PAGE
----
this.bind(this);
}
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It's a weak map because if we were to remove one of the lis we'd expect the associated file reference to be garbage collected provided no other reference exists.

Playing a track

async selectTrack(e){
    const fileHandle = this.#fileLinks.get(e.target);
    if(fileHandle){
        const file = await fileHandle.getFile();
        const url = URL.createObjectURL(file);
        this.dom.audio.src = url;
        this.dom.audio.play();
                this.dom.title.textContent = file.name;
    }
}
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We lookup the handle from the li, get the file it points to, create an object url and then feed that url to the audio element and call play. I also add the track name to the h1 so the user can see what is playing. You can do a lot here that I haven't to make a real UI by showing a play symbol, highlighting the track etc.

Permissions

One confusing oddity of the file system API is that while you save references to file handles, you do not keep the permissions across reloads. This definitely creates friction in the UI but you can mostly overcome it. If you were to reload the app now you'd see a list of tracks but if you clicked them you'd get a permission error in the console DOMException: The request is not allowed by the user agent or the platform in the current context.

To overcome this we need to renew our permissions every page load. I made a simple UI that just blurs the track names until the user clicks anywhere on the control. Once they do it reprompts:

attachEvents() {
    this.dom.open.addEventListener("click", this.open);
    if(this.#handle){ //new code
        this.addEventListener("click", this.requestPermission);
    }
}
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If we have a handle then we register the requestPermission handler. We need to do it this way because if we were to reuse a handler like the track click event, it would fail because we aren't allowed to wrap the requestPermission call in if statements due to how user gesture heuristic rules work. So we conditionally add the handler instead.

Request permission is simple:

async requestPermission(){
    try{
        await this.#handle.requestPermission({ mode: "read" });
        this.classList.remove("inactive");
                this.removeEventListener("click", this.requestPermission);
    } catch(e){};
}
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If the await succeeds then we have permission and can remove the class showing the blurred track list and the handler. If the user aborts (exception catch) then we do nothing and let them try again.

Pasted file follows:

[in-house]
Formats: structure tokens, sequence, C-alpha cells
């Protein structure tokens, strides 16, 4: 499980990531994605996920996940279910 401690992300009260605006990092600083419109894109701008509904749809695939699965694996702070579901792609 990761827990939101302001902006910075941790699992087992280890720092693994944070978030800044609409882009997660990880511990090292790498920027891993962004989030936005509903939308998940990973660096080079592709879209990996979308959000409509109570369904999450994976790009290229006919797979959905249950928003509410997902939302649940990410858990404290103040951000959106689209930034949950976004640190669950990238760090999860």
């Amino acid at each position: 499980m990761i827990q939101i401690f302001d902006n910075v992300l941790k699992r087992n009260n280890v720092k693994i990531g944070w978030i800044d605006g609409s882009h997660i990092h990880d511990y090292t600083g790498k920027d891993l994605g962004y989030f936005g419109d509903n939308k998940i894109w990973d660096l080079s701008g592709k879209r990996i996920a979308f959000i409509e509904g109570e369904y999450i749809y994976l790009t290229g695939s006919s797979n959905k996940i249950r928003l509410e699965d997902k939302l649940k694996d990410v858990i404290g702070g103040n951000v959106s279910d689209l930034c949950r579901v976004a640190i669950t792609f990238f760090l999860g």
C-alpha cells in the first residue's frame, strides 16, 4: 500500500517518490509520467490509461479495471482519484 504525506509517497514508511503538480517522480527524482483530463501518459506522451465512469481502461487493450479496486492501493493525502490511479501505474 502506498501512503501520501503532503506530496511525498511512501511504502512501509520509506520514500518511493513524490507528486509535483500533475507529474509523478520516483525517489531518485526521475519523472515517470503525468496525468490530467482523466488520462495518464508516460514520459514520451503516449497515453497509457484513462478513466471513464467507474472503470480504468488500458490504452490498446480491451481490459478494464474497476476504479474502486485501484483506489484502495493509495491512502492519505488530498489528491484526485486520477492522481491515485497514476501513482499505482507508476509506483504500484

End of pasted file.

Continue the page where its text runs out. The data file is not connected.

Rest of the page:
Play controls

Here's what the current code looks like, I've added some extra buttons:

render() {
    this.shadow = this.attachShadow({ mode: "open" });
    this.shadow.innerHTML = `
        <style>
            :host { height: 320px; width: 480px; display: block; background: #ef
            :host(.inactive) ul { filter: blur(2px); }
        </style>
        <button id="open">Open</button>
        <button id="stop">Stop</button>
        <button id="play">Play</button>
        <h1></h1>
        <ul></ul>
        <audio></audio>
    `;
    this.classList.add("inactive");
}
cacheDom() {
    this.dom = {
        title: this.shadowRoot.querySelector("h1"),
        audio: this.shadowRoot.querySelector("audio"),
        list: this.shadowRoot.querySelector("ul"),
        open: this.shadowRoot.querySelector("#open"),
        stop: this.shadowRoot.querySelector("#stop"),
        play: this.shadowRoot.querySelector("#play")
    };
}
attachEvents() {
    this.dom.open.addEventListener("click", this.open);
    this.dom.stop.addEventListener("click", this.stop);
    this.dom.play.addEventListener("click", this.play);
    if(this.#handle){
        this.addEventListener("click", this.requestPermission);
    }
}
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I added two buttons, "play" and "stop" to control playback. You could get fancy and reuse the same button if you want. They do exactly what you'd expect:

stop(){
    this.dom.audio.pause();
}
play(){
    this.dom.audio.play();
}
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Pause and play.

Conclusion

What I did here was very basic and no consideration was given to the UI. However, it shows you can make a music player with just web technologies and it can work decently enough. There's many ways I'd like to consider expanding this example in the future including media session API (to add controls to the lock screen on mobile), better file system fallbacks, better player UI, and the ability to launch the player when you click on an audio file on your OS. Hopefully it's enough to get you started if you want to try and make your own.

You can find the player here: https://gh.ndesmic.com/music-player/
And the code here: https://github.com/ndesmic/music-player/tree/v0.1

As of the time of writing this is the only real decent documentation on the File System API: https://web.dev/file-system-access/